Life as a digital degree apprentice: Hassan's story
Meet Hassan, 22, from London, a digital degree apprentice with EY. Part of our Bitesize world of work series.
What is your job?
I look at some of our clients' biggest problems and work with a team to use technology to solve them. I study while I work, spending about 20% of my time studying and 80% learning on-the-job. At the end of my apprenticeship, I will have a BSc degree in Digital Innovation.
What do you do day-to-day?
Sometimes I build my technical skills through coding, sometimes I do project management tasks, planning, implementing work and ensuring the project is keeping on track. Every couple of months my role changes – I could be working for a government client one month and for a retail client the next.
What skills do you use in your work?
I use my technical knowledge – enabling me to have conversations with clients who may not have a technological background. Being able to work in a team, communicate well with people, and having empathy for and understanding of people are crucial. Also, things like presentation skills and taking notes in meetings are important.
What did you study in school?
I studied Business Studies and Economics, French, IT and Sociology at GCSE. Then at A-level I did Maths, Economics and Psychology. I then went to uni to study Maths. When I reached my second year, I wasn't enjoying my course and decided that I wanted to go straight into a job, where I could focus on technology, so I left university and started at EY.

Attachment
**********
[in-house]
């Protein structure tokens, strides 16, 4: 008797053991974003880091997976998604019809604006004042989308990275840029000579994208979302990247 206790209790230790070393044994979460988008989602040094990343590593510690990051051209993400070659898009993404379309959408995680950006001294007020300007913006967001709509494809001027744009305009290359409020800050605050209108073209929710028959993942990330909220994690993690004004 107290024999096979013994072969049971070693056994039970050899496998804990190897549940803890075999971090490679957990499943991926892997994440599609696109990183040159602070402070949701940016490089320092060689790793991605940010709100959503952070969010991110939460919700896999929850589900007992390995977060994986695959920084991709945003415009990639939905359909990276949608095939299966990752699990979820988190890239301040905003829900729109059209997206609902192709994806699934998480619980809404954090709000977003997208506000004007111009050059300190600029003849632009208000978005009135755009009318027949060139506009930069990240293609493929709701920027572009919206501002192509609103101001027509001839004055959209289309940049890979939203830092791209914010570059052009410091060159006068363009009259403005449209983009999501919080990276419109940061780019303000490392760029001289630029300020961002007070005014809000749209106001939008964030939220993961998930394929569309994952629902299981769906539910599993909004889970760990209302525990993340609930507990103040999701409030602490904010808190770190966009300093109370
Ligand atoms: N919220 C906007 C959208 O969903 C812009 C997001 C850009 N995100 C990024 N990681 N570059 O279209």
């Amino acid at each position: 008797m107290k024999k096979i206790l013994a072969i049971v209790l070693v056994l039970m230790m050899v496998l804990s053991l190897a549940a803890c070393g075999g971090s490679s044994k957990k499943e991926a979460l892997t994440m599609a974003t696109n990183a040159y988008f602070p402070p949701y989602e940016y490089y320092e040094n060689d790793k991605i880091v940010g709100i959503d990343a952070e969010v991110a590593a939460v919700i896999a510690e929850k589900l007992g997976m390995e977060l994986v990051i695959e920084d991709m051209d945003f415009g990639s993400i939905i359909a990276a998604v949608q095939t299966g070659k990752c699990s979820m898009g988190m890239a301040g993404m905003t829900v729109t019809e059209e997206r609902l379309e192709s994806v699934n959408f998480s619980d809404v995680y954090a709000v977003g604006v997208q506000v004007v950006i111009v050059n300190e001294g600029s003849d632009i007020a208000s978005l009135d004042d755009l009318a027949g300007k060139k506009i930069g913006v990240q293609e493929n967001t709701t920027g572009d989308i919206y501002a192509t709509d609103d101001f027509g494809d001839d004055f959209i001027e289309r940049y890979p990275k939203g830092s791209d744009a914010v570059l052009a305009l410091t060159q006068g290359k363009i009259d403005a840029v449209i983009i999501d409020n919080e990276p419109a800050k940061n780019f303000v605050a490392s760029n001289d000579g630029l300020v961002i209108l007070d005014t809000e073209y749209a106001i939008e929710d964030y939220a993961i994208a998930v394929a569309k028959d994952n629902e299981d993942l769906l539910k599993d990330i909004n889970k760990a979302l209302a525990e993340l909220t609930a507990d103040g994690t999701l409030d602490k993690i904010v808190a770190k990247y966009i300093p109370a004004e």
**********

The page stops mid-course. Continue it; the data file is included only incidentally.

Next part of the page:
What subjects do you draw on from school?
Probably Maths. I think I use the problem solving and 'being logical' elements of Maths a lot in my day job. I have to break things down and think in the same way that I did when studying Maths. For this role though, being passionate about technology and business is most important - you'll learn the rest from on-the-job experience!
Was this a job you always knew you wanted to do?
I always knew I wanted to work at EY because when I was at school I had quite a few friends that had offers from EY, but I didn’t know what role I wanted to do there. When I saw that they were focusing on technology more, that interested me, so I did my research and applied.
I’ve always done extracurricular activities – I do volunteer work, which helps me to develop new skills, meet new people and work in teams
To make sure you are on the right path, gain as much experience as you can and learn what you like and don't like
Don’t be afraid to change your mind about what you’re interested in – be open-minded and try new things if you want to.
What to expect if you want to be a digital product owner
When Hassan completes his apprenticeship, he could focus on a specific area of digital technology, such as being a digital product owner. Digital product owners lead a team of specialists to build web products and services. There are different types of digital roles available depending on your interests. You can choose to focus on one role or may move into a related role as your interests develop. Other roles include a digital delivery manager, digital designer, user experience designer, web developer, app developer, and solutions architect.
- Digital product owner salary: £26,000 to £91,520 per year
- Digital product owner hours: 37 to 39 hours a week
- Typical entry requirements: You could do a degree or postgraduate award in computing, project management, business management or marketing. You'll usually need two to three A-levels (or equivalent) for a degree and a degree in a relevant subject for postgraduate study. You could start by doing a project manager degree apprenticeship or a digital degree apprenticeship. After completing your apprenticeship, you would get experience of working in digital delivery teams before taking on a role as a product owner. You'll usually need four or five GCSEs (or equivalent) at grades 9 to 4 (A* to C) and college qualifications like A-levels (or equivalent) for a degree apprenticeship. You could also start out in an associate product owner role. You'll usually need to have some relevant work experience in a job like product marketing, software development, customer experience or user experience (UX) design.
This information is a guide (sources: LMI for All, National Careers Service)